The Nanaimo Art Gallery is wrapping up its year-long thematic inquiry, ‘How can we speak differently?’ with Athut/Words Bounce, an exhibition that examines the effects culture and language have on one another.
NAG Curator Jesse Birch said that while the previous exhibition The Poetics of Space was about the language of space and Earthlings was about the language of artistic collaboration, “this show is precisely about language and the ebbs and flows of language.”
The exhibition features the floor-to-ceiling murals of Toronto-based Filipino-Canadian artist Patrick Cruz, large digital photography prints by Joi T. Arcand, a Plains Cree artist living in Ottawa and a digital video by U.K.-based American artist Susan Hiller.
The exhibition opens on Thursday, Jan. 24 and continues until March 31. During the show the gallery space will also be the site of a Hul’q’umi’num class by language advocate Adam Manson, as well as readings by poets including VIU professor Sonnet L’Abbé and Vancouver’s Fred Wah.
Last week Cruz spent four hours painting the walls inside the NAG with a dense tangle of hieroglyphics that resemble numbers, letters and symbols for his piece, Step Mother Tongue. The improvised paintings are inspired by cave drawings and graffiti.
“The title refers to how the Spanish colonized the Philippines and basically took our original language and replaced it with Spanish, therefore Spanish became our stepmother tongue to a point. And then when Americans came and took out Spanish, replaced it with English, that also became another stepmother tongue,” he said. “So in a way it’s kind of about that narrative of replacing languages and hybridizing them … where the translation is lost but there’s some familiarity with it.”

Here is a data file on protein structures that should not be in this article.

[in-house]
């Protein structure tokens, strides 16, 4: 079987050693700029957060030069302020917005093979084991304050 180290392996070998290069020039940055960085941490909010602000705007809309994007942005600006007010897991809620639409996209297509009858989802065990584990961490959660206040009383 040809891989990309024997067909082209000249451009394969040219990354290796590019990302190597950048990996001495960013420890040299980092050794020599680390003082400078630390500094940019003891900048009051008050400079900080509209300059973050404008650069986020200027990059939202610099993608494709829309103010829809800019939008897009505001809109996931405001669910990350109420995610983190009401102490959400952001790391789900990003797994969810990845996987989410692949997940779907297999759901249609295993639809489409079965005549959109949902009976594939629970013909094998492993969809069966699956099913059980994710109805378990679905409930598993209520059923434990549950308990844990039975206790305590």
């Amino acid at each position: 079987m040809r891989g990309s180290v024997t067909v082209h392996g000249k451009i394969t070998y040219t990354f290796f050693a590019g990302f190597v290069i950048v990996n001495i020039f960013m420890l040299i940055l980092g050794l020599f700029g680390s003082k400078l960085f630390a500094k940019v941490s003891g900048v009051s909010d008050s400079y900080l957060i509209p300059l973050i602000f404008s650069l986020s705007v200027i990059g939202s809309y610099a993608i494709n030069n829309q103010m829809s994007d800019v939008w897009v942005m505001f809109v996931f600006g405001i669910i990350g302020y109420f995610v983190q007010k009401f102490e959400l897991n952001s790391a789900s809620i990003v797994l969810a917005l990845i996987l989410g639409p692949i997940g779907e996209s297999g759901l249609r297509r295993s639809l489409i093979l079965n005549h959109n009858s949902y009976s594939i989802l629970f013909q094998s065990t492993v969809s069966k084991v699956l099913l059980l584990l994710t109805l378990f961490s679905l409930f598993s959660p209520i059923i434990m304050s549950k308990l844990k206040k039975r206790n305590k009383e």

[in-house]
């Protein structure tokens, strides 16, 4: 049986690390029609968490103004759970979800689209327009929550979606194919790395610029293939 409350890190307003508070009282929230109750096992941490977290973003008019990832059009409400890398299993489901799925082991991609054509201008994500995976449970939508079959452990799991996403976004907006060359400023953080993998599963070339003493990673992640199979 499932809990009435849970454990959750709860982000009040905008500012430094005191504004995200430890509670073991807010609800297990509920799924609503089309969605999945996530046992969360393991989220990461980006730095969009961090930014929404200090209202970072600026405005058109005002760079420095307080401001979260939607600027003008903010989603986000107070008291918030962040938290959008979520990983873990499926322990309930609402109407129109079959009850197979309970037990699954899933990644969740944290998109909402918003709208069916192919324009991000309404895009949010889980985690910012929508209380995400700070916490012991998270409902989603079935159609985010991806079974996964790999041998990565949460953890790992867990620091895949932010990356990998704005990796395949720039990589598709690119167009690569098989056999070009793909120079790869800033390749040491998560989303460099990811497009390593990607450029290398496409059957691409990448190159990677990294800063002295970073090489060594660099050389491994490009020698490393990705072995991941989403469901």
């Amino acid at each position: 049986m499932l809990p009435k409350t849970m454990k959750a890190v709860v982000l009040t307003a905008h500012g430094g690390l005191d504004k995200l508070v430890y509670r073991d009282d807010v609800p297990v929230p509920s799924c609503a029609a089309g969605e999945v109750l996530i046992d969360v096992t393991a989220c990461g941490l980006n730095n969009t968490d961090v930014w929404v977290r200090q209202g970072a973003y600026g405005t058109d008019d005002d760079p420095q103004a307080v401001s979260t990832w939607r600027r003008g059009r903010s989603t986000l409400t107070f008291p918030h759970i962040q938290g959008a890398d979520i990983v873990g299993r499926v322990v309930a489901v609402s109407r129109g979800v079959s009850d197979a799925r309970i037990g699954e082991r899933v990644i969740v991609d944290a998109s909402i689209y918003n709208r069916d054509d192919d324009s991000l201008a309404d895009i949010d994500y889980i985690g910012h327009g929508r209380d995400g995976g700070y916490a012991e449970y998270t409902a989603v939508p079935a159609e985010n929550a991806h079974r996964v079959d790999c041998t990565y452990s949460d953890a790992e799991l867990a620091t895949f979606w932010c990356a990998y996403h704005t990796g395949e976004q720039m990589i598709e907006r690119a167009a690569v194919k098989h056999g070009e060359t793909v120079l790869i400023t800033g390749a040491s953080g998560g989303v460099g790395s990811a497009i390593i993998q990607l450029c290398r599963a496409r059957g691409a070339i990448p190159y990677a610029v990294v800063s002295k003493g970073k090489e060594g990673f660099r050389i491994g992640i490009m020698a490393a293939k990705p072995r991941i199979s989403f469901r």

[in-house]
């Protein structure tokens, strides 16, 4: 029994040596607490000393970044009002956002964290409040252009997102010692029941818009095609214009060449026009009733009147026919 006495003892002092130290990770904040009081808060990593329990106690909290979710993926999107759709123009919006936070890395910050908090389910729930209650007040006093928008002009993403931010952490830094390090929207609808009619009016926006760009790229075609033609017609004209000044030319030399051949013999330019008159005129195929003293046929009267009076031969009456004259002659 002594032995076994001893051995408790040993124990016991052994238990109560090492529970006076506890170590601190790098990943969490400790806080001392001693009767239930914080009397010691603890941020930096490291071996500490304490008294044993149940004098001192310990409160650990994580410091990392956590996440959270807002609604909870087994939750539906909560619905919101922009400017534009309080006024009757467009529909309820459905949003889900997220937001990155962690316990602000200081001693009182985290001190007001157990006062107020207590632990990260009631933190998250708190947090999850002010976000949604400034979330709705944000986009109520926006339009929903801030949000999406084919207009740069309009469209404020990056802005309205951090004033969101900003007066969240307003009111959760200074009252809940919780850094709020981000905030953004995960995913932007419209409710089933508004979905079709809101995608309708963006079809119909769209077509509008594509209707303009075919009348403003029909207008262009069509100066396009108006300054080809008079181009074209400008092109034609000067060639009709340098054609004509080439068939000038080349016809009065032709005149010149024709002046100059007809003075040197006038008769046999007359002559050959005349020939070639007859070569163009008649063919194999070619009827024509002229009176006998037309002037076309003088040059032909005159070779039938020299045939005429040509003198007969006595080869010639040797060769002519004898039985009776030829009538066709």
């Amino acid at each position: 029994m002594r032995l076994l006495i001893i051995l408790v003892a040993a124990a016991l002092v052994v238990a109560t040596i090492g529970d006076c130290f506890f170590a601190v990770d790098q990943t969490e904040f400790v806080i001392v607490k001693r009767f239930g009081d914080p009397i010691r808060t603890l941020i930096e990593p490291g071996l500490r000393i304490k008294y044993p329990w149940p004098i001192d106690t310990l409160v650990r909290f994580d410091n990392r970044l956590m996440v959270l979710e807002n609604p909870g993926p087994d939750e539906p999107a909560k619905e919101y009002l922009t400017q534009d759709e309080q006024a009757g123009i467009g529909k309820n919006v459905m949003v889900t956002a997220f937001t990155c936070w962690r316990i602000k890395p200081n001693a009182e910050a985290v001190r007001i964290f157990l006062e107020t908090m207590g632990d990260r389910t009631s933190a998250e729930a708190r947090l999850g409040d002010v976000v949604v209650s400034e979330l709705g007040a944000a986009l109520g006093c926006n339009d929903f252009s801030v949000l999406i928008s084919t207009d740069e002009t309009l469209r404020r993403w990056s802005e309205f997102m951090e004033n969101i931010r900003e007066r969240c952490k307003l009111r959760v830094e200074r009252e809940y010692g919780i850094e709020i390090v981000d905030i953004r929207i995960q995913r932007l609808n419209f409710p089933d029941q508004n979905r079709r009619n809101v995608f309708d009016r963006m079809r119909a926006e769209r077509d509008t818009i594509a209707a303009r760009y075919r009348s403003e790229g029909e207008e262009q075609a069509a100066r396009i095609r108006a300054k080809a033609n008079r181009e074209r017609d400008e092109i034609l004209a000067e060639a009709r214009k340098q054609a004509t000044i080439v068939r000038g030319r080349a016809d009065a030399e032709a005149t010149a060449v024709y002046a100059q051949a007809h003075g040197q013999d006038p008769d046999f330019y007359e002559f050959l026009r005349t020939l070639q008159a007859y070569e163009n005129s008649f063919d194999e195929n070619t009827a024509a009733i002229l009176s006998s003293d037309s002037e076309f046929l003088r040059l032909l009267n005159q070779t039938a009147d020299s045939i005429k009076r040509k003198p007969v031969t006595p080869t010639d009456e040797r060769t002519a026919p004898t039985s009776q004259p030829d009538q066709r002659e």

Cruz said each iteration of Step Mother Tongue is different, with this version, his third, including a ceramic element. Local potters Bronwyn Arundel, Graham Sheehan, Marcelle Glock, Joe Lyons and Bari Precious created pots in the style of traditional Filipino pottery which Cruz then painted to match his murals.
“I always am interested in also, I guess, decolonizing my own practice in some way, so finding ways to change how I approach the same medium because I use painting a lot but I also like to use other mediums and hybridize that conversation,” Cruz said.
Arcand’s photographs feature Plains Cree captions that grapple with being a non-speaker of one’s cultural language, while Hiller’s video is a compilation of 23 endangered languages.
“I think the works in the show are in conversation with each other in the different ways that they treat language,” Birch said. “And when I started thinking about this show I was thinking about our annual question, ‘How can we speak differently?,’ and for the last exhibition I wanted to be as clear as possible. I wanted to include works that were as specific as possible in relation to languages.”
WHAT’S ON … Opening reception for Athut/Words Bounce at the Nanaimo Art Gallery on Thursday, Jan. 24 at 7 p.m. The exhibition continues until March 31.